It was just a few days ago when the community honored all those who have served in the military by celebrating Veterans Day.

Now as memories of that day fade, it’s fitting that another issue facing veterans — past and present — isn’t forgotten.

Every day in this country 20 veterans commit suicide, according to new data from the Department of Veterans Affairs. It’s a startling statistic, but one that Congress has taken steps to try and address.

The Jacob Sexton Military Suicide Act passed in 2014 offers mental health services for all active duty, reserve and National Guard service members.

Now Congress is considering S. 1015, sponsored by Utah Republican Orrin Hatch and co-sponsored by Indiana Sen. Joe Donnelly, that seeks to address suicide in this country generally and among service members in particular.

The bill would require the Federal Communications Commission to study the feasibility of designating athree-digit dialing code for a national suicide prevention and mental health crisis hotline system, as well as studying the effectiveness of the current National Suicide Prevention Lifeline (1-800-273-TALK), including how well it addresses the needs of veterans.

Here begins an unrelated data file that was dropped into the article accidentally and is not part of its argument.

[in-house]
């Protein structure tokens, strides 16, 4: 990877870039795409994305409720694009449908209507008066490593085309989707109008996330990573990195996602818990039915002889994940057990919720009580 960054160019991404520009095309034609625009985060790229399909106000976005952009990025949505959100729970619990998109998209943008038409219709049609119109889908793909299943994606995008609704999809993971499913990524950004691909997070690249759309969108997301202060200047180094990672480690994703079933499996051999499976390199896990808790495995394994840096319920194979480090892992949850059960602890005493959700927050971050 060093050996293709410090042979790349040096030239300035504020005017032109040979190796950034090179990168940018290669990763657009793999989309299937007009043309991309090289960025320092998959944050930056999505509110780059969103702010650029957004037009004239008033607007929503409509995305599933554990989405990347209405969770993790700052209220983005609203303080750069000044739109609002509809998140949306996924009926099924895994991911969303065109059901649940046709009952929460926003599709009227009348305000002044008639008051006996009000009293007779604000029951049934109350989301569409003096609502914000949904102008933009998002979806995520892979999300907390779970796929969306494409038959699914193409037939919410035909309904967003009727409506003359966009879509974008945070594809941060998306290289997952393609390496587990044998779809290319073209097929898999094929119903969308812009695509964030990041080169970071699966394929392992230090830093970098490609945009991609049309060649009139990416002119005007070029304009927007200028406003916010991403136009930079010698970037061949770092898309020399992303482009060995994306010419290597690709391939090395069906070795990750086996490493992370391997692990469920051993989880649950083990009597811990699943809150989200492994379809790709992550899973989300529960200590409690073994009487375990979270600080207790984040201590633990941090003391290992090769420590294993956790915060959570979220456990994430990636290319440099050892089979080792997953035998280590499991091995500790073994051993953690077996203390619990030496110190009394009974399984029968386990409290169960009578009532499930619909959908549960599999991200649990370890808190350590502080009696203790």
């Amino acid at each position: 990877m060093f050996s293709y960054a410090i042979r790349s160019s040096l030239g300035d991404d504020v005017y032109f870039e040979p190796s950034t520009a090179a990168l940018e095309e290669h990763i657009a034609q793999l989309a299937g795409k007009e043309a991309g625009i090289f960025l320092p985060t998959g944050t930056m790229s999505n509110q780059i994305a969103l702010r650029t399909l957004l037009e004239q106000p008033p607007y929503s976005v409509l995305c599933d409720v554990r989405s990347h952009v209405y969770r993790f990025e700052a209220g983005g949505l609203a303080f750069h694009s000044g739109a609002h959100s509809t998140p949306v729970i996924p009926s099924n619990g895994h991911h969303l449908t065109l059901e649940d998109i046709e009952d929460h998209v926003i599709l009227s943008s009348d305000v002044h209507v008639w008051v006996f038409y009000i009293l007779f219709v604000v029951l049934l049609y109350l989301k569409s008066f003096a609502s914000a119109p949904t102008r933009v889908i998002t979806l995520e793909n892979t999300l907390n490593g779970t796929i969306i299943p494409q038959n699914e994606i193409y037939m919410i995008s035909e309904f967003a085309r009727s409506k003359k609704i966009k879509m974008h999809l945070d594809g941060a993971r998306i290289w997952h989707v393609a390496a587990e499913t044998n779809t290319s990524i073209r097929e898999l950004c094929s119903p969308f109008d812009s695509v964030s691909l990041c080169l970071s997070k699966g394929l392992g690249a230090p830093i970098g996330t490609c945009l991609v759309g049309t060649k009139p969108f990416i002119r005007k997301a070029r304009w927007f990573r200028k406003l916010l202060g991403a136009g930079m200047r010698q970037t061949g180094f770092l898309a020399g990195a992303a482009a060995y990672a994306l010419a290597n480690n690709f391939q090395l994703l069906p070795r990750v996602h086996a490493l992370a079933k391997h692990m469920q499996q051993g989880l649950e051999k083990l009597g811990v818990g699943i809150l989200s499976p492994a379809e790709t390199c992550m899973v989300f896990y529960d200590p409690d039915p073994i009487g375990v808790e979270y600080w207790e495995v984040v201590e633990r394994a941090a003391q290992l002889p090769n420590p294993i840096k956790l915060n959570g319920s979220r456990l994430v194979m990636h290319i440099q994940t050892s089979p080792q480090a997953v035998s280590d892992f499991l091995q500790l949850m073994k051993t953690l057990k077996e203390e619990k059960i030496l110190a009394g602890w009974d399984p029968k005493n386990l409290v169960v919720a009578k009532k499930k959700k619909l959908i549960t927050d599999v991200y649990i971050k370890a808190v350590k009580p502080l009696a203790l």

According to the Department of Defense, there were 76 suicides among active duty military personnel in the fourth quarter of 2016. There were 20 suicides among reservists and 30 suicides by members of the National Guard.

Congress has already passed laws requiring the Defense Department and Veterans Affairs medical providers to receive regular training in suicide risk recognition and management, as well as developing a designation for private-sector and community providers that demonstrate “strong knowledge” of the medical needs of troops and veterans.

Making it easier for service members to get help in times of crisis is another step that Congress can take to honor this nation’s commitment to care for those who have fought for our freedoms.

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